China politics boost book industry, but not in mainland China


HONG KONG — As the final call for the flight to Beijing crackles over the public address system, Zhang Qian flips through the pages of a book on display across from the boarding gate at the Hong Kong airport.

When somebody looks over his shoulder, Zhang closes the book sheepishly as though he was caught peeking at pornography. Actually, it’s a biography of Chinese Vice President Xi Jinping, one of dozens of titles on Chinese politics available in Hong Kong.

“Just looking,” said Zhang, a businessman from the Chinese city of Qingdao, as he reluctantly put the book back on the shelf. “It looks interesting, but I dare not buy it.”


The political season is in full swing in China, and scandals as juicy as ripe peaches are bursting out with the approach of next month’s 18th Communist Party Congress, at which Xi is to be anointed the next president. But if you want to read about it, the place to be is Hong Kong, where a mini publishing industry has sprung up around that-which-cannot-be-mentioned on the mainland.

With bodice-ripper titles and blood-splashed photos, many of the books concern the murder of Briton Neil Heywood by Gu Kailai, the wife of former Politburo member Bo Xilai. (“Slaughter Within the Politburo,” “Killing Within the Love Triangle” and “Gu Kailai: The Beautiful Culprit” were among more than a dozen on sale at Page One, a bookseller and newsstand at the airport.)

“Most of our customers are mainland people going back to China. They’re curious because they can’t buy these books at home,” said Wong Yinnna, who was working the cash register at Page One.

Hong Kong still enjoys a healthy dollop of press freedom, despite the 1997 transfer from British to Chinese rule, and receives more than 24 million visitors from the mainland annually.

“Hong Kong is the capital of banned books,” said Jin Zhong, a political analyst and editor of Hong Kong’s Open Magazine. “This year, especially with the Chinese Communist Party going through its biggest scandal since 1989, there are more books than before.”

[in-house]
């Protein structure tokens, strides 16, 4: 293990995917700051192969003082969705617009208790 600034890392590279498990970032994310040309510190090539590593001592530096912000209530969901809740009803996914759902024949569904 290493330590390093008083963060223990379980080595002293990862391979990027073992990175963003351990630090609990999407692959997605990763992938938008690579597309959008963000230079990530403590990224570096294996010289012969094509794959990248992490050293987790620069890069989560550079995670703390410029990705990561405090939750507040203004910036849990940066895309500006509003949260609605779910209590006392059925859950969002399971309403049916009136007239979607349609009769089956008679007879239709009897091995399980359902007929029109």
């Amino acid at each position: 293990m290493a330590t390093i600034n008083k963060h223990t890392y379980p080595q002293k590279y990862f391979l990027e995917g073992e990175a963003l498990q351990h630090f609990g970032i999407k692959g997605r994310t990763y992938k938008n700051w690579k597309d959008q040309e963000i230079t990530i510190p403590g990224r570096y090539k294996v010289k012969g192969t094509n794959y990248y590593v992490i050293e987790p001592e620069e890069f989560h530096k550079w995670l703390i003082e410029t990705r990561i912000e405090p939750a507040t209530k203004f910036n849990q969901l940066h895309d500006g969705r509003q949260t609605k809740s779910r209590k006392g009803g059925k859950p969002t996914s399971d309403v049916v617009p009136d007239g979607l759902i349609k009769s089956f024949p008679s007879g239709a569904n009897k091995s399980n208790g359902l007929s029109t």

The quality of the books varies. Some are produced in just a week or two, with the usually anonymous authors compiling gossip from microblogs. The lives and loves of the political elite are a popular topic: “Chinese Princelings and Corrupted Officials” is one title.


“Some of them really aren’t much better than pornography sold at a newsstand,” Jin said.

Outrageous, perhaps, but the Communist Party censors have only themselves to blame for preventing the publication of legitimate books about the leadership. At the Wangfujing Bookstore in Beijing, one of the largest in the city, there was not a single book about Xi, who is expected to lead China for the next decade.

There was nothing about President Hu Jintao, either. The closest thing to a book about a living political figure was a collection of speeches by former leader Jiang Zemin.

“Chinese people love books. They are hungry for information,” said Susanna Cheung, a Hong Kong-based author.

Not all the Hong Kong books are salacious stuff. One of the bestsellers is a fairly mainstream, mildly complimentary biography of Xi, published by Mirror Books.

“This is a very good year. Books about politics are selling very well,” Ho Pin, the head of Mirror Books, said in a telephone interview from New York. Ho, a former Communist Party journalist who left China after the 1989 crackdown on pro-democracy demonstrators, said his books are sold at Chinese-language bookstores throughout the world — in the United States, Europe, Taiwan, Australia, Singapore — everywhere except mainland China.

Ho said his customers are mostly businessmen, government officials and intellectuals who take the books back to China. Despite the skittishness of some Chinese travelers, Ho said, possessing the banned books won’t lead to jail time or fines.


“Sometimes customs will do a random check of your luggage. If a customs official sees the book, the worst he will do is confiscate it. And then maybe read the book himself.”

Nicole Liu in The Times’ Beijing bureau contributed to this report.